Millions swelter as UK endures its 1st extreme heat warning
London — Millions of people in Britain stayed home or sought shade Monday during the country’s first-ever extreme heat warning, as hot, dry weather that has scorched mainland Europe for the past week moved north, disrupting travel, health care and schools.
The red heat alert covers a big chunk of England and is due to last through Tuesday, when temperatures may reach 40 degrees Celsius (104 degrees Fahrenheit) for the first time, posing a risk of serious illness and even death among healthy people, according to the Met Office, the U.K.'s meteorological agency.
The highest temperature ever recorded in Britain is 38.7 C (101.7 F), a record set in 2019. The country isn't at all prepared to handle such heat — most homes, schools and small businesses in Britain don't have air conditioning.
The village of Cavendish in eastern England hit 37.5 C (99.5 F) by 3 p.m. and Wales provisionally recorded its highest-ever temperature, the Met Office said, a recording of 35.3 C (95.5 F) at Gogerddan on the west coast.
At least four people were reported to have drowned across the U.K. in rivers, lakes and reservoirs while trying to cool off.
While Monday may bring record highs to southeastern England, temperatures are expected to rise further as the warm air moves north on Tuesday, Met Office CEO Penelope Endersby said. The extreme heat warning stretches from London in the south to Manchester and Leeds in the north.
“So it’s tomorrow that we’re really seeing the higher chance of 40 degrees and temperatures above that,’’ Endersby told the BBC. “Forty-one isn’t off the cards. We’ve even got some 43s in the model, but we’re hoping it won’t be as high as that.”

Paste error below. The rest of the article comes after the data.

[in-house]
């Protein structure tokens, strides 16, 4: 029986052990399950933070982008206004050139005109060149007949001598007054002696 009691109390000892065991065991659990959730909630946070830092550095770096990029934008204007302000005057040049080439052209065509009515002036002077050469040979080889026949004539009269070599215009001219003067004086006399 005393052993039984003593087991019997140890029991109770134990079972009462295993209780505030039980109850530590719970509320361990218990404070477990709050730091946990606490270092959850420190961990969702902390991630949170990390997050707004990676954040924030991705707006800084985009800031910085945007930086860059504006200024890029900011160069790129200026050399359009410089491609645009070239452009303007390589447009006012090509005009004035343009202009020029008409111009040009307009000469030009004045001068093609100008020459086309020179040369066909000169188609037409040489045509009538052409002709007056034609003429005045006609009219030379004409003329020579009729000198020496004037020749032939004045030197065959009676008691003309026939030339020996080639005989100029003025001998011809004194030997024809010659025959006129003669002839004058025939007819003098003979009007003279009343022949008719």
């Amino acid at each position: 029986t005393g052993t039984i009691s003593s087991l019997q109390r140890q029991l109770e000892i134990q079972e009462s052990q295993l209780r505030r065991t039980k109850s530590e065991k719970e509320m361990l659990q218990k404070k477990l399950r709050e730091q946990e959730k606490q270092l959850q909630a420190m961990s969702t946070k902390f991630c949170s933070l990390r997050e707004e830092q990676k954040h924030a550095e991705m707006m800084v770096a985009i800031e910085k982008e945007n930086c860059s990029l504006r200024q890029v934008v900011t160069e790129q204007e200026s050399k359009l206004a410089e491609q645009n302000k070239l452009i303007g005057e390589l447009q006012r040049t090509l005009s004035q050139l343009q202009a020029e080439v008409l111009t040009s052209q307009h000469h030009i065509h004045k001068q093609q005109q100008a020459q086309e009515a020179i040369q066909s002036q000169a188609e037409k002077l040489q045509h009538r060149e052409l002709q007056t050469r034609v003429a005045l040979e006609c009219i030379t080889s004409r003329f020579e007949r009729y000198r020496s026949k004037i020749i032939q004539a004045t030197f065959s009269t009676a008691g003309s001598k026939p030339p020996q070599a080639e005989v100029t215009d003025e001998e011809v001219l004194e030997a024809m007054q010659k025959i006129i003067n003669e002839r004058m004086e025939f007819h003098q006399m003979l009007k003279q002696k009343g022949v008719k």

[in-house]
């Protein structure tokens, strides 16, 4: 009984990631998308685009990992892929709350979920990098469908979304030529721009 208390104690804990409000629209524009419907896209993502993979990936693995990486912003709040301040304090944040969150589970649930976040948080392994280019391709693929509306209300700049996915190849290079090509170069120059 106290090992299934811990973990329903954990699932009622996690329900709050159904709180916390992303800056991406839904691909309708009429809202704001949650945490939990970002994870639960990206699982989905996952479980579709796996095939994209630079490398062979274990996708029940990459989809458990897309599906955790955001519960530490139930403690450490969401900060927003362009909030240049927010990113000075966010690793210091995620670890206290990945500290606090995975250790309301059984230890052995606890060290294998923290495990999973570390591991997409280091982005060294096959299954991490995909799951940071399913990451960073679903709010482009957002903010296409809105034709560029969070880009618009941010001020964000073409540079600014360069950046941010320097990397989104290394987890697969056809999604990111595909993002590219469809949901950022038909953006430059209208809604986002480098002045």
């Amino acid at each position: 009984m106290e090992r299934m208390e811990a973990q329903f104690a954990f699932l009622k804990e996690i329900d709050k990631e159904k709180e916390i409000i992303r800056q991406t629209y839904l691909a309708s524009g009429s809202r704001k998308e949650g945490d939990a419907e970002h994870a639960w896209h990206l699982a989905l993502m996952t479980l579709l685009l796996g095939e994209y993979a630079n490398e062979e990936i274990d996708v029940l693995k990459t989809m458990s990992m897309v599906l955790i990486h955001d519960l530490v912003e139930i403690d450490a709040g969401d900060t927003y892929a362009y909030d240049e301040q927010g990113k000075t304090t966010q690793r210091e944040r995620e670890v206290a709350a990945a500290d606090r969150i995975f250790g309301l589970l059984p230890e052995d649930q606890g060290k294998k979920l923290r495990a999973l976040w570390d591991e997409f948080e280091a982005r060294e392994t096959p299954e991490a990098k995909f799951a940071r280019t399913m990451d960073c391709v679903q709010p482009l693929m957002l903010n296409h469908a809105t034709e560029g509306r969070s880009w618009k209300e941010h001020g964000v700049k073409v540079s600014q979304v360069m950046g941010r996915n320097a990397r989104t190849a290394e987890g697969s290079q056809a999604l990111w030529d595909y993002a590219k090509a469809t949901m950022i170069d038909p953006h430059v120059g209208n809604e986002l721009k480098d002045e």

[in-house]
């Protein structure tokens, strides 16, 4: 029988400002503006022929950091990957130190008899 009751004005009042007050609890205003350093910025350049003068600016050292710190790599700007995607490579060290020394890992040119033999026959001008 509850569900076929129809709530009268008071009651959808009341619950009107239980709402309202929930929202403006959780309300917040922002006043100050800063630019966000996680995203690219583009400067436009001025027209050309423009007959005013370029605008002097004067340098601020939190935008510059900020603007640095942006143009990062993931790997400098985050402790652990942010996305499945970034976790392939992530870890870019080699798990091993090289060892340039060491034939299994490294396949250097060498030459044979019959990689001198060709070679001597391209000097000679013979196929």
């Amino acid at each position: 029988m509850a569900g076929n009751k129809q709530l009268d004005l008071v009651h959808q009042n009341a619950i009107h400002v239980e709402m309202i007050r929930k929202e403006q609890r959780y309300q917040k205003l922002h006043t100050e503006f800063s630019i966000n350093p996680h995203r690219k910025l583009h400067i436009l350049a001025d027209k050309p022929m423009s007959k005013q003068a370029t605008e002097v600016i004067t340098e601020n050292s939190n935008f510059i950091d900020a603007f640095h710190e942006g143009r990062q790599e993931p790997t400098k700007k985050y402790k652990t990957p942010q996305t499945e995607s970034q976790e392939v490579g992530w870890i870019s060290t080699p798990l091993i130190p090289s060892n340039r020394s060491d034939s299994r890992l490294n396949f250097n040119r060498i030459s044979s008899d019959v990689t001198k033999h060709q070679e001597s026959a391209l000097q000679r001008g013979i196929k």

Hot weather has gripped southern Europe since last week, triggering wildfires in Spain, Portugal and France. Almost 600 heat-related deaths have been reported in Spain and Portugal, where temperatures reached 47 C (117 F) last week.
Climate experts warn that global warming has increased the frequency of extreme weather events, with studies showing that the likelihood of temperatures in the U.K. reaching 40C is now 10 times higher than in the pre-industrial era. Drought and heat waves tied to climate change have also made wildfires harder to fight.
Officials in southern France’s Gironde region announced plans to evacuate an additional 3,500 people from towns threatened by the raging flames. More than 1,500 firefighters and water-bombing planes are trying to douse the flames in the region’s tinder-dry pine forests.
In Britain, train operators asked customers not to travel unless absolutely necessary, saying the heat was likely to warp rails and disrupt power supplies, leading to severe delays. Some routes were running at reduced speed or shutting down entirely from mid-afternoon, when temperatures were expected to peak.
Flights were disrupted at London’s Luton Airport because of what was described as a “surface defect” on the runway amid the high temperatures. The airport said engineers were called to the site and repair works were underway.
Some medical appointments were canceled to relieve strains on the health service. Some schools closed, and others set up wading pools and water sprays to help children cool off. Most British schools have not yet closed for the summer.
The extreme heat even led Parliament to loosen its strict dress code. The Speaker of the House of Commons said male lawmakers could dispense with jackets and ties for the week.
The high temperatures are even more of a shock since Britain usually has very moderate summer temperatures. Across the U.K., average July temperatures range from a daily high of 21 C (70 F) to a low of 12 C (53 F).
But nightfall on Monday will bring little relief from the heat, with the Met Office forecasting temperatures of 29 C (84 F) at midnight in London. Monday night will be “very oppressive” and it will be difficult to sleep, Chief Meteorologist Paul Davies said.
“Tomorrow is the day where we are really concerned about a good chance now of hitting 40 or 41 C, and with that all the health conditions that come with those higher temperatures,” he said.